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      Going green: Be more self-sufficient by starting an organic home garden
      08/07/2020 / By Rose Lidell / Comments
      Going green: Be more self-sufficient by starting an organic home garden

      Home gardening is a really healthy hobby: It motivates you to be physically active, it teaches you how to be self-sufficient and it gives you access to fresh, organic produce grown without any harmful chemicals unlike the fruits and vegetables from the grocery store.

      Starting an organic garden

      Gardening may seem overwhelming, but you can start by figuring out why you want to start one in the first place.

      Do you want herbs for your pantry? Perhaps you want different vegetables to eat. Want to save on grocery money? Or do you simply want to start a healthier lifestyle?

      Sure, you can just buy organic fruits and veggies, but they’re usually more expensive than conventionally grown produce.

      By starting your own organic garden, you can save money on groceries and you’re doing your part to reduce the use of chemical pesticides.

      Whether you go all-out with a full-sized vegetable garden plot or start small with a container garden, growing your own fresh produce is a great project to undertake. If you have enough space for a medium or large garden, with careful planning you can produce enough food to feed your family.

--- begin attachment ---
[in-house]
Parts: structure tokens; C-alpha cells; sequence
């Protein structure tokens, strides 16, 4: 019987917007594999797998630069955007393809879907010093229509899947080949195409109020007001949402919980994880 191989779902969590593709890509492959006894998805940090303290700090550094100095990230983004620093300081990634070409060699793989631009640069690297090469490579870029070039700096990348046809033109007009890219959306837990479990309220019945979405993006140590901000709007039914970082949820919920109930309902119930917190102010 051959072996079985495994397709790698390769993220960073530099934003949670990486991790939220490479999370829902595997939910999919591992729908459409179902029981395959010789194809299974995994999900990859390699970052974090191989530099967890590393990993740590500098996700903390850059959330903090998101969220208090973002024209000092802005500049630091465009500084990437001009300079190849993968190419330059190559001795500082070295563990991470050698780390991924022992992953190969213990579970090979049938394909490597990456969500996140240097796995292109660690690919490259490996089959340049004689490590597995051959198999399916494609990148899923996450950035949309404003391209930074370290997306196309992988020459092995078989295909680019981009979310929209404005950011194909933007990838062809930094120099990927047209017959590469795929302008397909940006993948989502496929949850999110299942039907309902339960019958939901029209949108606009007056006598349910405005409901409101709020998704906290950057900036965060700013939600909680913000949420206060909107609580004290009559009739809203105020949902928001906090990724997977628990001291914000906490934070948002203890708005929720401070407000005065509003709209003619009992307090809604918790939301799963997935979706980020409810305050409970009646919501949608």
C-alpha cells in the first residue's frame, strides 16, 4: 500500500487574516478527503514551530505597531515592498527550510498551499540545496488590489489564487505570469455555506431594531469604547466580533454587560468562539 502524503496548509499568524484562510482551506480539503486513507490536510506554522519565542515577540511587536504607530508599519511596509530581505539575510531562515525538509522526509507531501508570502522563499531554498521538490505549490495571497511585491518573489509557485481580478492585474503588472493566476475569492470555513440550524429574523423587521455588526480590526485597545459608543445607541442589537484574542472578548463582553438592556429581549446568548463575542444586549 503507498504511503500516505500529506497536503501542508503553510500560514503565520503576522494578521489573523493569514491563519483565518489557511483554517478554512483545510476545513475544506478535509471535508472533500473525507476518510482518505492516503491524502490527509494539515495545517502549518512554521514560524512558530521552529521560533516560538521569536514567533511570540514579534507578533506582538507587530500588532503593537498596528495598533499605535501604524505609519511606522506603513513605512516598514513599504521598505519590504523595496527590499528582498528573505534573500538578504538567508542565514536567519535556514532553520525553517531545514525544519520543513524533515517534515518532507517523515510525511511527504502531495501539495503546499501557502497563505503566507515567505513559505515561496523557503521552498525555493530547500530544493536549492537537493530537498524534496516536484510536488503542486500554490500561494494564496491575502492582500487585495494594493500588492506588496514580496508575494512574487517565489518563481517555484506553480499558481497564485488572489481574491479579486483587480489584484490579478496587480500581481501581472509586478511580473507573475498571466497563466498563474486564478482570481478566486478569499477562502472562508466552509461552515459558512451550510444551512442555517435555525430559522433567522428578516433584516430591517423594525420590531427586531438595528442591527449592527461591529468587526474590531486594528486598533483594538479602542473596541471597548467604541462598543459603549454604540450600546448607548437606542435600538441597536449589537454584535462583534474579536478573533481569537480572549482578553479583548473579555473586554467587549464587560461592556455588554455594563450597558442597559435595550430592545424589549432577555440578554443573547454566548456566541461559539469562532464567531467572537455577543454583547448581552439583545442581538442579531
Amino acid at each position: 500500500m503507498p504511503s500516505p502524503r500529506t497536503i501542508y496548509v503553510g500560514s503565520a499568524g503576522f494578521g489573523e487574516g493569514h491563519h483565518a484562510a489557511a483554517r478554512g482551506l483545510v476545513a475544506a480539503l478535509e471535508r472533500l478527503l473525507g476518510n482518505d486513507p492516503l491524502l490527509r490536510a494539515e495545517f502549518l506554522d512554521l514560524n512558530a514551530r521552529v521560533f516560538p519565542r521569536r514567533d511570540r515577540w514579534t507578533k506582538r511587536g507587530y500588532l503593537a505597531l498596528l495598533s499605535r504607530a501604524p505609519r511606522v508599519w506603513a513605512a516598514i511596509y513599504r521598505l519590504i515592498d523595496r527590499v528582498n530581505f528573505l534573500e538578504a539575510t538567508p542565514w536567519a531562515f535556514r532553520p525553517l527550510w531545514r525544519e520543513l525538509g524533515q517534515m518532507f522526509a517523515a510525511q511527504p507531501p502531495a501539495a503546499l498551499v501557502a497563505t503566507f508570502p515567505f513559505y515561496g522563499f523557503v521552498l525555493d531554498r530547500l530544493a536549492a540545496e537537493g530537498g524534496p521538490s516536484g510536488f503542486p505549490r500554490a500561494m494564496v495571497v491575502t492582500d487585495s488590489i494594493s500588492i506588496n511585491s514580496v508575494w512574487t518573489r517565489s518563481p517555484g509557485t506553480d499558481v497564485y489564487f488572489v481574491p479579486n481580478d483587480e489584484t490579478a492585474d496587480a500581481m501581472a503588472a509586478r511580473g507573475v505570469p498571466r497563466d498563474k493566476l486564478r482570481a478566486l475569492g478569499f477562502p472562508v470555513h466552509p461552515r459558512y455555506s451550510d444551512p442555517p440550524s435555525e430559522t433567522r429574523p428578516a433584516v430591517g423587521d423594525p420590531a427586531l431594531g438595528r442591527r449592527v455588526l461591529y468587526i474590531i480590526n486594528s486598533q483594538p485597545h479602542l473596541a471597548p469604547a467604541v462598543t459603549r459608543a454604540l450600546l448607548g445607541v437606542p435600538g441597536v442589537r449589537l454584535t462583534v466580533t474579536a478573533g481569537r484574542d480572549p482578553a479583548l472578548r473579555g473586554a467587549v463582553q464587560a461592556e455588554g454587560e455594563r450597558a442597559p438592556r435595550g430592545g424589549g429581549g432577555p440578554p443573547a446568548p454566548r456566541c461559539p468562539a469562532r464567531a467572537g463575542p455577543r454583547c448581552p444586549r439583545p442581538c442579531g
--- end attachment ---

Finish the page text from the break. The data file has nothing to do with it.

You can even stock up your fruits and veggies and learn how to preserve them with different methods!

      What kind of plants do you want to grow?

      When starting your organic garden, think of the fruits, vegetables and herbs that your family loves and won’t mind eating for days. Then, figure out which of them can grow in your area.

      You can also try planting crops that are on the steeper side of the price tag in groceries, such as:

      If you’re a newbie at gardening, the best way to learn is by?getting hands-on experience. Buy some?seed packets, then simply follow the instructions written. Try experimenting with beginner-friendly plants like peppers,?snap peas,?tomatoes and zucchini.

      Crops like carrots, lettuce, peas, radishes and spinach will grow well in cold weather. Meanwhile, basil, green beans, tomatoes and zucchini suit warm weather.

      For an easier approach, buy a beginner’s organic gardening kit. Some of these kits even come with detailed?instructions and planning tools.

      Start seeds indoors

      This step is optional, but if you want to get a headstart on your garden and take advantage of a longer growing season, you can start seeds indoors.?If you plan on growing peppers and?tomatoes, start them inside for a good growing season.

      You have the option to purchase?starter plants, but growing them on your own from seed will help improve your gardening skills.

      Prepare your garden

      Count yourself lucky if you have a spacious backyard – it’s perfect for a home garden.

      But if you’re living in the city and have limited space, you can try container gardening. You can grow various herbs on your windowsill or small crops in buckets.